CPH Airport – The Swipe Intervention

Introduction

Diagnosis: The diagnosis was that most passengers were uninformed about the fact that they needed to have their passport swiped before they could board. The reason they needed their passport swiped was in order to update the travel information on the given passenger.

 

Method

Solution: The swipe intervention was a Power Point slide. The slide informed passengers to approach the boarding counter in order to have their passport information updated. The intervention was twofold. 1) Handlers at the gate would be charged with calling out via the loudspeakers, asking passengers to look at the monitors in the boarding area. 2) If a passenger saw their name on the TV monitors the text in the slide would give them appropriate information, prompting the relevant passengers to report at the boarding counter, so that handlers could update their travel and passport information.

The time it would take for the handler to update the relevant passengers information would then be entirely removed from the boarding sequence, as the interventions intention was to move this timespan to the waiting phase, rather than having it happen during the actual boarding phase. This would mean that the passenger only had to be processed like any ‘normal’ passenger who just needed to show their passport and boarding pass.

One disclaimer that somewhat works against this intervention is that passengers whose names are called and shown on the monitors would have to be present at the boarding area. However, with any interventions that make use of the waiting phase, this would be a slight problem. We found that this was not of major concern, as it would be unlikely that none of the passengers who needed their information updated, would be present at the gate during the waiting phase. Another reason we found this intervention desirable was that the other way of reducing boarding sequence, was for ground handlers to process the task of swiping the passport quicker. We found this form of solution to be undesirable, as this would require extensive training for ground handlers, and would be nigh impossible to carry out across all ground handlers at the airport.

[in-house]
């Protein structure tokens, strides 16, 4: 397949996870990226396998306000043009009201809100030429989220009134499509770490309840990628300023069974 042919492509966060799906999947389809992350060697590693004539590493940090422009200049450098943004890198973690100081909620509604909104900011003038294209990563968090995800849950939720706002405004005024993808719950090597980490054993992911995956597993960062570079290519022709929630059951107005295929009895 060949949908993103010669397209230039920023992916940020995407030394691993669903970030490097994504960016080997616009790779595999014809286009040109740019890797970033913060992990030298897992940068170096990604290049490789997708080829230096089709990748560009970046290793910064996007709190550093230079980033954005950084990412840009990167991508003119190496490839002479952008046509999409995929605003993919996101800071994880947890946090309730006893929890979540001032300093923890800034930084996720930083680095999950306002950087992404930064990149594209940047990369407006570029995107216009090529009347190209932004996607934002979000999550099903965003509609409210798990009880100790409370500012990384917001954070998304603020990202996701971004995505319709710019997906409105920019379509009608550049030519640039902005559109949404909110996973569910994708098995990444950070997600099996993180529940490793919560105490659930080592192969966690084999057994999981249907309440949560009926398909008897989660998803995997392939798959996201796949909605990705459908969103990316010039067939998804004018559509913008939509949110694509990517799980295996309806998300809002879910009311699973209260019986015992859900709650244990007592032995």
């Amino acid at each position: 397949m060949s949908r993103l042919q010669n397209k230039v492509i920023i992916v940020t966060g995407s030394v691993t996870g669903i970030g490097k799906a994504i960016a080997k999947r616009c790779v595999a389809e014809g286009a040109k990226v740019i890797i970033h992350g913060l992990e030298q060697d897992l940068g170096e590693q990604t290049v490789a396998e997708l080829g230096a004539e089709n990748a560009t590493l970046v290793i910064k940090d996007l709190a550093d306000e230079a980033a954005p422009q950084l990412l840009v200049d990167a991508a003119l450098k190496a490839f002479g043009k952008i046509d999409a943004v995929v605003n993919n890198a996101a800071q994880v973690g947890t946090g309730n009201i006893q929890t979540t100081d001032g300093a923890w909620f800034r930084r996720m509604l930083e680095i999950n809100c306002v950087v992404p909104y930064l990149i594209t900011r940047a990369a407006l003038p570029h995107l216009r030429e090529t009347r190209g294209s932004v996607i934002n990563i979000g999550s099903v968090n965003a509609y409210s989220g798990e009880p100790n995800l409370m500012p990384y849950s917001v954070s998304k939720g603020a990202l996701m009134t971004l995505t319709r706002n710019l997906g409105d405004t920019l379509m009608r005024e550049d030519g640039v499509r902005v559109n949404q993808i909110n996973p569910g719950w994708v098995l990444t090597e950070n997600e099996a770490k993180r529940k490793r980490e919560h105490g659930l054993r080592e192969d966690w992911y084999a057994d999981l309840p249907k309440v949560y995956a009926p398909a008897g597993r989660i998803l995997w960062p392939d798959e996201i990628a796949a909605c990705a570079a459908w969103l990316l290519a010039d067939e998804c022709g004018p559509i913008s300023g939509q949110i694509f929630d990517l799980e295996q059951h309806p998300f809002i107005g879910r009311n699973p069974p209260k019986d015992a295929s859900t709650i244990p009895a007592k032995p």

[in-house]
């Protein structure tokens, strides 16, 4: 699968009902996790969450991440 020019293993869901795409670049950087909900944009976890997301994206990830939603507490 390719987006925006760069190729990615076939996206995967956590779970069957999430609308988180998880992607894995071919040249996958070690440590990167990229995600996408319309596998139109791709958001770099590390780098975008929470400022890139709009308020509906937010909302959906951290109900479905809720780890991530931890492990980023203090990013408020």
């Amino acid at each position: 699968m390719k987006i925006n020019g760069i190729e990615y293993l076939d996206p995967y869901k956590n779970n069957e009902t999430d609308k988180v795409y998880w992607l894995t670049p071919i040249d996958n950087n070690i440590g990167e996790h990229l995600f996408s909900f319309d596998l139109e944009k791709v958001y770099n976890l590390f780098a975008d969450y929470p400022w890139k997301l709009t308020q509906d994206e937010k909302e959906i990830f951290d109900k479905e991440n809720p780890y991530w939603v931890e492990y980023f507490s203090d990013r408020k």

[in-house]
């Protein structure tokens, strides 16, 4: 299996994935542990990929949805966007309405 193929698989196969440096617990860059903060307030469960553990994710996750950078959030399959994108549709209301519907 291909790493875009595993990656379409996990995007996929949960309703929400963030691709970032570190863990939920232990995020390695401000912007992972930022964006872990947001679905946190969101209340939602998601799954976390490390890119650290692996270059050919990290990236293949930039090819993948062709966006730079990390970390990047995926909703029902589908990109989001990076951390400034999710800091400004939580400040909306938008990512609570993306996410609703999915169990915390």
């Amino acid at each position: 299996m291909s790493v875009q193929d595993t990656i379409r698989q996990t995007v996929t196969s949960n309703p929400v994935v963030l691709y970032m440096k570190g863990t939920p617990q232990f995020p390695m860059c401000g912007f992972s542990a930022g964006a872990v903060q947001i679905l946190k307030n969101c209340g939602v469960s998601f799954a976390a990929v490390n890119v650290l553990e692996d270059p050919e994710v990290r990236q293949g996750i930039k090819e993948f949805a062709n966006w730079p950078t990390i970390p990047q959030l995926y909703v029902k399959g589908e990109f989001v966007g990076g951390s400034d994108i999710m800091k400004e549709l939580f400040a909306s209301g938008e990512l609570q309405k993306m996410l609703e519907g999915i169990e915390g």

Results

Almost half of all passengers who needed their passports swiped would approach the boarding counter before the boarding was commenced. By all accounts, this should decrease the time spent on boarding these passengers during the boarding phase, because we have moved an otherwise time consuming activity from boarding phase to waiting phase.

The takeaway here is that passengers are willing to approach the boarding counter to get their passport swiped before boarding begins. Moving swipe activities from the boarding phase to the waiting phase then alleviates some of the time constraints during the boarding phase, as exemplified below.

By way of regression, we were able to identify that passport swipe was a statistically significant predictor, meaning that there is a correlation between passport swipe and boarding time (Passport: B = 27.986 t (1440) = 26.74, p < .001). Each passenger who needs their passport swiped takes 28 (rounded up) seconds longer to board than the average passenger. This means that for each passenger who has his or her passport swiped during waiting, Norwegian save 28 seconds during the boarding phase.

 

Conclusions

One of the concerns introducing the interventions was whether handlers would engage in the intervention. When introducing the intervention, handlers immediately seemed to like the idea of calling passengers to the boarding counter prior to boarding.

The swipe intervention seemed to have some possible positive features related to usability. One of the possible positive features was that instead of handlers having to call all the names of passengers having to have their passport swiped the only had to refer to the list on the monitors. This saved handlers time by not having to call the names. Another possible feature was that passengers could check the monitors for their names, in case they were in doubt whether their names had been called or not.

One thing we found to be very useful for handlers, was to have a list with the names of passengers who needed their passports swiped. Once a passenger had had his or her passport swiped, their name could be crossed of the list. This ensured that handlers would not call the names of passengers whose passports already had been swiped.

Primary Institution – iNudgeyou

Secondary Institutions – Copenhagen Airport & Norwegian

CPH Airport - The Swipe Intervention

Research

There has not been given acces to a full paper about this nudge, for the members of TEN to read.

Share This